Two tablespoons (32 grams) of smooth peanut butter contain 7 grams of protein, 16 grams of fats, and 2 grams of fiber (6).

Importantly, the majority of fats in peanut butter are unsaturated fats. Research consistently indicates that replacing saturated fats found in animal products with more unsaturated fats (like those in peanut butter) may lower cholesterol and improve heart health (7, 8).

For growing kids, healthy fats are vital for healthy development. Plus, fats help absorb the vitamins A, D, E, and K, all of which play a synergistic role in supporting immune and brain health (9, 10).

Contrary to popular belief, conventional peanut butter doesn’t usually have more sugar than 100% natural peanut butter. However, it may have more salt (6).

When shopping, check the nutrition labels to ensure it doesn’t contain additional ingredients other than peanuts.

When enjoying natural peanut butter, the oil will separate from the peanut butter. Not to fret — just give it a good stir! This helps mix the oils with the solids.

Pro tip: You can store peanut butter upside down in the fridge to keep it from separating again!

Summary

When available, choose 100% natural peanut butter, as it’s lower in salt. Remember to stir the peanut butter before eating to mix the oils with the solids.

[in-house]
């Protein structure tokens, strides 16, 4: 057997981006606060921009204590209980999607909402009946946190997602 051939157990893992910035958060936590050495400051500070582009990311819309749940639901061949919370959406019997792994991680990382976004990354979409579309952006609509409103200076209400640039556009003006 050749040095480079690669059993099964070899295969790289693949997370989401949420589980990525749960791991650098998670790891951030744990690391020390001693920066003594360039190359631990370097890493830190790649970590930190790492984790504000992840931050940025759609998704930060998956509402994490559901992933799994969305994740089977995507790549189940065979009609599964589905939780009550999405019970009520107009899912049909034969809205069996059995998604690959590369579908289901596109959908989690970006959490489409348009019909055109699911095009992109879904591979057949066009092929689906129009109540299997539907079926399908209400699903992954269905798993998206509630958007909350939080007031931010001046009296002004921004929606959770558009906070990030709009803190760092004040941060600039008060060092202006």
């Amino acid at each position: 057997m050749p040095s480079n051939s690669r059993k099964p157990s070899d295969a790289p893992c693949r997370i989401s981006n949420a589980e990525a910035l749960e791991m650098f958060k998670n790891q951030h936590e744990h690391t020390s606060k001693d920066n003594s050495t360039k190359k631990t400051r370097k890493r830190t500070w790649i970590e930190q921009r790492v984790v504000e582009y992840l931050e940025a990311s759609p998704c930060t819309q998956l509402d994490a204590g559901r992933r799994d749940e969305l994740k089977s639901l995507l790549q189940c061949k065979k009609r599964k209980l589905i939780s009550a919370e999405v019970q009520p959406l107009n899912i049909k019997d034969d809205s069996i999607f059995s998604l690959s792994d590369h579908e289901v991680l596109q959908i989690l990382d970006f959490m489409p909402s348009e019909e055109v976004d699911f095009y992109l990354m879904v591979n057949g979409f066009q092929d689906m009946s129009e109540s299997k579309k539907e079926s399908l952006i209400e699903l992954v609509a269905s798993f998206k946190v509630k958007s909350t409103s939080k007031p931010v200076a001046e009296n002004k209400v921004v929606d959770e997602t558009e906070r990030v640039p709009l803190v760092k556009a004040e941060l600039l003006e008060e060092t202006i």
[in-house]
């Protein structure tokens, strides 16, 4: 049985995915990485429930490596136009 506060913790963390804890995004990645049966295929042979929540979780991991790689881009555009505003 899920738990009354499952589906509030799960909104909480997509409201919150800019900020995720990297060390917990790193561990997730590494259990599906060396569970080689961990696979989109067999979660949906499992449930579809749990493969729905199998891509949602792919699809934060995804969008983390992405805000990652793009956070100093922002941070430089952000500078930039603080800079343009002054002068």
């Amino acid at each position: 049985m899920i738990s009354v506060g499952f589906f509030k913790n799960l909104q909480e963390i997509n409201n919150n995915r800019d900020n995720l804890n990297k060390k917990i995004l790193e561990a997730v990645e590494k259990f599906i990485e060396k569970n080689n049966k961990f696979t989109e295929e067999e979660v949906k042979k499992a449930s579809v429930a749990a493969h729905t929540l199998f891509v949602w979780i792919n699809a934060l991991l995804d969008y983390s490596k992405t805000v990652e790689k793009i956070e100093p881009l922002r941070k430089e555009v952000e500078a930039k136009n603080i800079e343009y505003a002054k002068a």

Nutritional value of jelly

The PB&J sandwich isn’t complete without jelly or jam. What’s the difference, anyway?

Well, while jellies and jams have similar nutritional value and taste, there’s a slight difference: Jellies are made with fruit juice, while jam is made with the fruit juice and pulp (7).

Both jellies and jams contain pectin (artificially added to jelly), which has prebiotic effects that may improve gut health (8).

However, both are naturally high in sugar, so enjoy them in moderation. To have more say in the ingredients used, you can try making your jelly at home.

If you’re buying from a store, look for jellies with no added sugar in the ingredients list. Alternative names for added sugars include glucose, sucrose, dextrose, and fructose.

Summary

Jellies are high in natural sugars and contain pectins that may have a beneficial effect in promoting good health. Try to choose jellies with no added sugars.